Andy Warhol was always very vague about the details of his life, retaining his privacy and creating an air of mystery. As a result, definitive detail on some questions is subject to debate.
Warhol attended the Carnegie Institute of Technology in Pittsburgh, receiving a fine arts degree in pictorial design in 1949. After graduating, Warhol moved to New York City, where he worked in advertising. He slowly gained a reputation, winning the Art Directors’ Club medal in 1957.
Given this success, by 1960 Warhol felt able to branch out and began painting less commercial based pictures. His paintings, such as his comic strips and brightly coloured iconic objects in rows, were initially rejected by the art world. However he continued and, in 1962, he held his second show in New York which was met with critical acclaim.
Following this success, Warhol opened his own studio, The Factory, which was to be a centre for the pop world.
As a 'pop artist', Warhol used popular culture as inspiration. However, this realist inspiration was added to, in his work with stronger colours, shapes and scale, to make the images almost unreal. In this way, Warhol, along with other popular artists, helped to redefine pictorial realism.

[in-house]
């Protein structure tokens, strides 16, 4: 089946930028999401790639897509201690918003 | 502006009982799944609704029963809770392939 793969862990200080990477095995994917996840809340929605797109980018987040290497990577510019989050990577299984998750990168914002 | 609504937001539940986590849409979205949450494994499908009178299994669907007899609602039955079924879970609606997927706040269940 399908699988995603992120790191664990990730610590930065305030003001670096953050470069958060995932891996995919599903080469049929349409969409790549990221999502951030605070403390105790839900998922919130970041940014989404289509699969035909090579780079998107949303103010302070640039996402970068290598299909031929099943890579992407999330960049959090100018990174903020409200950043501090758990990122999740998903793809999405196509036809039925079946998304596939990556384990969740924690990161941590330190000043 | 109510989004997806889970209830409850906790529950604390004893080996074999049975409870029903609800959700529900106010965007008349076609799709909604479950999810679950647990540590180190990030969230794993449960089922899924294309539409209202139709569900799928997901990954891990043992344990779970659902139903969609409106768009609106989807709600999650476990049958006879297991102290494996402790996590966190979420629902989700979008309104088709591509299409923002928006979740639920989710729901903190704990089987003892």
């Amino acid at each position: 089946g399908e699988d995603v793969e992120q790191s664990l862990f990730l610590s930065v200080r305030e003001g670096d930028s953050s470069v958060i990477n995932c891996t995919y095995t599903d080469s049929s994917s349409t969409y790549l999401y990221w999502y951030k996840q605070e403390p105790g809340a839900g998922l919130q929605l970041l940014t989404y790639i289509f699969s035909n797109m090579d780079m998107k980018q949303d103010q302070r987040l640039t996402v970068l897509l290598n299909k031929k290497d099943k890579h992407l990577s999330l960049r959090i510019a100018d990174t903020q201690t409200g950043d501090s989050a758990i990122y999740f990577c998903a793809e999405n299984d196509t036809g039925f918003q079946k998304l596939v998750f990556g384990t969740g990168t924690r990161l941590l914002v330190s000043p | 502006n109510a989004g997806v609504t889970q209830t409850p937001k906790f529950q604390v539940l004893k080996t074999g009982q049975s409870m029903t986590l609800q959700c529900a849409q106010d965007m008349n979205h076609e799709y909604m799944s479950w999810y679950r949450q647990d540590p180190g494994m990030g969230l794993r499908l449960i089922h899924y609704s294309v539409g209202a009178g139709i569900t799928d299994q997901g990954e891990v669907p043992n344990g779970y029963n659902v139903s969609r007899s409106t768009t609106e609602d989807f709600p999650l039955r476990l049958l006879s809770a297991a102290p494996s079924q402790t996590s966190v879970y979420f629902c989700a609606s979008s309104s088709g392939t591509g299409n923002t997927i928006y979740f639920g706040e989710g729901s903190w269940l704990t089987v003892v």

In the same year, 1968, Warhol was shot and nearly killed. His slow recovery marked a new period in his work.
During the 1970s, Warhol turned to painting famous personalities from all walks of life. These figures included Mao Tse-Tung, Mick Jagger, Jimmy Carter, and Philip Johnson. These paintings represented not simply a change of subject but also a change of emphasis, as they were more detailed and subtle than much of this earlier works.
During the 1980s, Warhol turned his attention to mythical figures, such as Mickey Mouse and Superman.
Warhol died on 22 February 1987 after a routine gall bladder operation.